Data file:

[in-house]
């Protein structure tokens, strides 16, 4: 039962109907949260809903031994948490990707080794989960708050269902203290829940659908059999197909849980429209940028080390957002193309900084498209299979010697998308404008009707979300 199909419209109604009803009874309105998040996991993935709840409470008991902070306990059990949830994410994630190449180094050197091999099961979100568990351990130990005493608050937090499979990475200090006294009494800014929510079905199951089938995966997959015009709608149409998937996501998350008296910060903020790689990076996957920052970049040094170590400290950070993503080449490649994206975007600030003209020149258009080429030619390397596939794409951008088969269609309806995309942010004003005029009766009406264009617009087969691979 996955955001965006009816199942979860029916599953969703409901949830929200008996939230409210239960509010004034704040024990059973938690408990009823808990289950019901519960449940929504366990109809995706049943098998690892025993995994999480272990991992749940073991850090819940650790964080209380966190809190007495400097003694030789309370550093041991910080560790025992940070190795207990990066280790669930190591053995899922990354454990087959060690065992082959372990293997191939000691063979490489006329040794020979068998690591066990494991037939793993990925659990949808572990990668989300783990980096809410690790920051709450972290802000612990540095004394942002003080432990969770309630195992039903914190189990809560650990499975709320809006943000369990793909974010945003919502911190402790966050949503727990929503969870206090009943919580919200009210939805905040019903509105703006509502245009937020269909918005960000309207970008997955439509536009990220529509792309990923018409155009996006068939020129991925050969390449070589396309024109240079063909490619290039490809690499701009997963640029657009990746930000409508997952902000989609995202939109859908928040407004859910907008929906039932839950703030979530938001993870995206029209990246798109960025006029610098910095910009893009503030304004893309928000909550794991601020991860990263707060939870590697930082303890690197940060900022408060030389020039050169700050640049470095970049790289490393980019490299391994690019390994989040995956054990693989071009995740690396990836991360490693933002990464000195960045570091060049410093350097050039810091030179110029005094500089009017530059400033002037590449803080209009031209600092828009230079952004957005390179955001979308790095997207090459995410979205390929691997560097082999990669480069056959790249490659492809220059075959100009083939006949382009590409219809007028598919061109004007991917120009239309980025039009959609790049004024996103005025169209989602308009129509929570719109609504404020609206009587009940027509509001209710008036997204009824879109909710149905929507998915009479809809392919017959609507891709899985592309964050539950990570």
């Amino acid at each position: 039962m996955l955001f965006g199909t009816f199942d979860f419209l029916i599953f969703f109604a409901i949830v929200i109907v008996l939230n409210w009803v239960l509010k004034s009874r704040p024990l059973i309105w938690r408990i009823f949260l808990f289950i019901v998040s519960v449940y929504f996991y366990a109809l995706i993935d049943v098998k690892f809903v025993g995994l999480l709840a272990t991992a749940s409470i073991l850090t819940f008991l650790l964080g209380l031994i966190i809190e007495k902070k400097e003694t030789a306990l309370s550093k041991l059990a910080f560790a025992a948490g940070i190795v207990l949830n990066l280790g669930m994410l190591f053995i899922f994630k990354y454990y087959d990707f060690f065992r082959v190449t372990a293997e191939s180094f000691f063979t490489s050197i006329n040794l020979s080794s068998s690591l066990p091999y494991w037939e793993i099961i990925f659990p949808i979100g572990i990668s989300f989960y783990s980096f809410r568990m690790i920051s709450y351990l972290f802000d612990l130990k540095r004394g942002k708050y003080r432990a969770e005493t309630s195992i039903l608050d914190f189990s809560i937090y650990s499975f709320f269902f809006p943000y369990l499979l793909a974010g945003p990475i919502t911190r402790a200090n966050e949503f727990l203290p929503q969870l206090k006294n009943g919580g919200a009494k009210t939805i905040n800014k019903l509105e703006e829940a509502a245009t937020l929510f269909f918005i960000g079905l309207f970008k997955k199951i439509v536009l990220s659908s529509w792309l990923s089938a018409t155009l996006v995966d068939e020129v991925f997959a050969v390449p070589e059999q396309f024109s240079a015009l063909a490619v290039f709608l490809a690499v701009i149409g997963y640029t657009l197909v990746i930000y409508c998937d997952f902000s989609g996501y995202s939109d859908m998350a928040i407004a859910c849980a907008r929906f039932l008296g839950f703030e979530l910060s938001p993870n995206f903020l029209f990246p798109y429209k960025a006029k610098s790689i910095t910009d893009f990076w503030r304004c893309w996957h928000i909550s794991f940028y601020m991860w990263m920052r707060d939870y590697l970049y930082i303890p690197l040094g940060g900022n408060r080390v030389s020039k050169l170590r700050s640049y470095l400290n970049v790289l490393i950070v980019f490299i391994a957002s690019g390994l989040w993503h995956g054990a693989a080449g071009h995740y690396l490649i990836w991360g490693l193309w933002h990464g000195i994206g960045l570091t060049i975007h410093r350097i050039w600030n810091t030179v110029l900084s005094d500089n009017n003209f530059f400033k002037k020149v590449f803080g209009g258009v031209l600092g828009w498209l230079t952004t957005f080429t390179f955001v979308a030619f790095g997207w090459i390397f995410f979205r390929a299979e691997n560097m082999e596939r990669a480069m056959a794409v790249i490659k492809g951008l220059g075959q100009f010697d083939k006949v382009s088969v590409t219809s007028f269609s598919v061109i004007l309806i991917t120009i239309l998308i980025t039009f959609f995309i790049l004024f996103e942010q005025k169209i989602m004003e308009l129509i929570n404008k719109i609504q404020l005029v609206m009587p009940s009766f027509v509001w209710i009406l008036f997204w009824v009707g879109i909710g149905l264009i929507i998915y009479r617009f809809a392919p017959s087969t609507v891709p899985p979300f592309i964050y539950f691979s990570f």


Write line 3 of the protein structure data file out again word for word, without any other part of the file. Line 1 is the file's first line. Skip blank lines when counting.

């Amino acid at each position: 039962m996955l955001f965006g199909t009816f199942d979860f419209l029916i599953f969703f109604a409901i949830v929200i109907v008996l939230n409210w009803v239960l509010k004034s009874r704040p024990l059973i309105w938690r408990i009823f949260l808990f289950i019901v998040s519960v449940y929504f996991y366990a109809l995706i993935d049943v098998k690892f809903v025993g995994l999480l709840a272990t991992a749940s409470i073991l850090t819940f008991l650790l964080g209380l031994i966190i809190e007495k902070k400097e003694t030789a306990l309370s550093k041991l059990a910080f560790a025992a948490g940070i190795v207990l949830n990066l280790g669930m994410l190591f053995i899922f994630k990354y454990y087959d990707f060690f065992r082959v190449t372990a293997e191939s180094f000691f063979t490489s050197i006329n040794l020979s080794s068998s690591l066990p091999y494991w037939e793993i099961i990925f659990p949808i979100g572990i990668s989300f989960y783990s980096f809410r568990m690790i920051s709450y351990l972290f802000d612990l130990k540095r004394g942002k708050y003080r432990a969770e005493t309630s195992i039903l608050d914190f189990s809560i937090y650990s499975f709320f269902f809006p943000y369990l499979l793909a974010g945003p990475i919502t911190r402790a200090n966050e949503f727990l203290p929503q969870l206090k006294n009943g919580g919200a009494k009210t939805i905040n800014k019903l509105e703006e829940a509502a245009t937020l929510f269909f918005i960000g079905l309207f970008k997955k199951i439509v536009l990220s659908s529509w792309l990923s089938a018409t155009l996006v995966d068939e020129v991925f997959a050969v390449p070589e059999q396309f024109s240079a015009l063909a490619v290039f709608l490809a690499v701009i149409g997963y640029t657009l197909v990746i930000y409508c998937d997952f902000s989609g996501y995202s939109d859908m998350a928040i407004a859910c849980a907008r929906f039932l008296g839950f703030e979530l910060s938001p993870n995206f903020l029209f990246p798109y429209k960025a006029k610098s790689i910095t910009d893009f990076w503030r304004c893309w996957h928000i909550s794991f940028y601020m991860w990263m920052r707060d939870y590697l970049y930082i303890p690197l040094g940060g900022n408060r080390v030389s020039k050169l170590r700050s640049y470095l400290n970049v790289l490393i950070v980019f490299i391994a957002s690019g390994l989040w993503h995956g054990a693989a080449g071009h995740y690396l490649i990836w991360g490693l193309w933002h990464g000195i994206g960045l570091t060049i975007h410093r350097i050039w600030n810091t030179v110029l900084s005094d500089n009017n003209f530059f400033k002037k020149v590449f803080g209009g258009v031209l600092g828009w498209l230079t952004t957005f080429t390179f955001v979308a030619f790095g997207w090459i390397f995410f979205r390929a299979e691997n560097m082999e596939r990669a480069m056959a794409v790249i490659k492809g951008l220059g075959q100009f010697d083939k006949v382009s088969v590409t219809s007028f269609s598919v061109i004007l309806i991917t120009i239309l998308i980025t039009f959609f995309i790049l004024f996103e942010q005025k169209i989602m004003e308009l129509i929570n404008k719109i609504q404020l005029v609206m009587p009940s009766f027509v509001w209710i009406l008036f997204w009824v009707g879109i909710g149905l264009i929507i998915y009479r617009f809809a392919p017959s087969t609507v891709p899985p979300f592309i964050y539950f691979s990570f």